The Billy Hart quartet with Mark Turner, Ben Street, and me has our second album out ECM, One Is the Other.
We are at Birdland this week Tuesday through Saturday. Please brave the endless winter and come out! Billy loves signing CDs if you can chase him down.
If the BHQ doesn't appeal, then there so much other great jazz in the clubs this week: Barry Harris, Ray Drummond and Leroy Williams at the Vanguard; Donald Harrison, Ron Carter, and Billy Cobham at the Blue Note; something new every night as Smalls, Shapeshifter, and many other venues. I've heard the weather has really hurt business everywhere, so if you are on the fence jump off of it and support live music, everyone needs your support.
The BHQ is doing a European tour in May and virtually our first domestic Midwest and West Coast plays in June. More on that later.
Several months ago I quickly jotted the below as potential liner notes or press release for One Is the Other.
Lennie Groove (Turner) Mark Turner’s melding of Tristano and clave was recorded years ago on the early Turner album In This World. Since then, it has become a classic, with many musicians trying their hand at its stunning complexities: odd meter, unusual bass line, fast doubled melody. My intro suggests Tristano sped up and spun out.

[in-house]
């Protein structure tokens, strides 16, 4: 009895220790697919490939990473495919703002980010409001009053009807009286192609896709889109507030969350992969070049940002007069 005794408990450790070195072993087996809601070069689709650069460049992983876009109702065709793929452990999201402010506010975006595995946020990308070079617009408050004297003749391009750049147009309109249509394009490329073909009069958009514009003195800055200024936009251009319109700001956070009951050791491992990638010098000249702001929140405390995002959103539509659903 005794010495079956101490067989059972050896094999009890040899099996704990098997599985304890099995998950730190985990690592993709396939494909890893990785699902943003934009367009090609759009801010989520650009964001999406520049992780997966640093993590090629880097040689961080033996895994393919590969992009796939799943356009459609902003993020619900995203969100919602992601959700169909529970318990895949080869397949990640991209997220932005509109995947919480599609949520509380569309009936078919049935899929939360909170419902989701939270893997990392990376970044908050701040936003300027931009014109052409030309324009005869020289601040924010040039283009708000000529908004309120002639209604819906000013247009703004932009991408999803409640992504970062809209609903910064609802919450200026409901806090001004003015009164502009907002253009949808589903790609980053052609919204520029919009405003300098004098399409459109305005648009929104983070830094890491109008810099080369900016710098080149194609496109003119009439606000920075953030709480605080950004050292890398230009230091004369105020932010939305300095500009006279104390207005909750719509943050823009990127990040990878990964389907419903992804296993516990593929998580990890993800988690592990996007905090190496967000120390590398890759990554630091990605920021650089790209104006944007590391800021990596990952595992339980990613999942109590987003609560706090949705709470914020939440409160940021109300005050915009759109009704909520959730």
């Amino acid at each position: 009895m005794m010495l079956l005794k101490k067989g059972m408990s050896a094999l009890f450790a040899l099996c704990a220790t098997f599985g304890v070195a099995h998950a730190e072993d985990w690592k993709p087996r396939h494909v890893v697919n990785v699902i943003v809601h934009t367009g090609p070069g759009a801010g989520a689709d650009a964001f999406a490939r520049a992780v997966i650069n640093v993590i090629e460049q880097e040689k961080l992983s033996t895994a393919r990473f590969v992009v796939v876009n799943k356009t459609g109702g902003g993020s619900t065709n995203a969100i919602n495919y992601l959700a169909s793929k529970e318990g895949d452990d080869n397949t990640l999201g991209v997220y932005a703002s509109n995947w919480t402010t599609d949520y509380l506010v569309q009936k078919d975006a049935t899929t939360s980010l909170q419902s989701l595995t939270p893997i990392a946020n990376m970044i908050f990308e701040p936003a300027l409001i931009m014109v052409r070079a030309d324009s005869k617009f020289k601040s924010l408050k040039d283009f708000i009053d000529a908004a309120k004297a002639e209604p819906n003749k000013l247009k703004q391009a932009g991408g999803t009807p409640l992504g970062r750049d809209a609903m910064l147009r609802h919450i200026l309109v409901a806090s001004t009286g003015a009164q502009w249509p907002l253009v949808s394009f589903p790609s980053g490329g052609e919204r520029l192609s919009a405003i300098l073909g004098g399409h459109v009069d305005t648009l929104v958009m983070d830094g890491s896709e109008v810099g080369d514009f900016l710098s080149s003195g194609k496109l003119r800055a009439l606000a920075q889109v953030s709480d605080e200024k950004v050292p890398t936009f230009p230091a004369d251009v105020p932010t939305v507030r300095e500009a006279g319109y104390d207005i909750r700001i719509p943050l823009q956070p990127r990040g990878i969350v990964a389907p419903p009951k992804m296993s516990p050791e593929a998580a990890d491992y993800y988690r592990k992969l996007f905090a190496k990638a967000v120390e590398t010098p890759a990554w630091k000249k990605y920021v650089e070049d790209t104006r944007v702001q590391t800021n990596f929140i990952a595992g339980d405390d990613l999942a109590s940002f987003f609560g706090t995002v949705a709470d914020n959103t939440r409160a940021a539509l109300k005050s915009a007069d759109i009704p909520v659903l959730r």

Maraschino (Iverson) The blues may come in any and all colors. Perhaps a wisp of Paul Bley is here, along with collective free improvisation that strives for structural integrity. Billy Hart’s brushwork is masterful, so swinging yet without any clear pulse.
Teule’s Redemption (Hart) This was written for one of Billy Hart’s sons, a two-part work that eventually allows Ben Street and Hart to work closely on a powerful groove. Turner’s solo takes flight.
Amethyst (Hart) This unusual through-composed piece is another gateway to free improvisation. At one moment Hart and I are left to ourselves, allowing cubist patterns to repeat and develop.
Yard (Hart) He was there, right on the scene, when jazz began embracing the even-eighth note as a legitimate resource. This blues connects Charlie Parker with all those grooves Hart played with Jimmy Smith, Herbie Hancock, Miles Davis, and so many others. The fierce abstraction achieved by every member of the group attests to a long working relationship.
Sonnet for Stevie (Turner) A swing piece for Stevie Wonder shows moody restraint, although the form is deceptively complex. Hart joked after listening to playback, "It's like Kind of Blue."
Some Enchanted Evening (Rodgers/Hammerstein) This group doesn’t play many standards, but in this case Hart (who loves musicals) wanted something for almost for encore purposes, a gentle reframing of the familiar.
Big Trees (Iverson) Specifically written as a drum feature. The idea of “rhythm changes” lurks in the background but is quickly discarded by the ensemble. The drumming may momentarily suggest other masters like Ed Blackwell or Max Roach but in the end Billy Hart sounds like nobody but himself.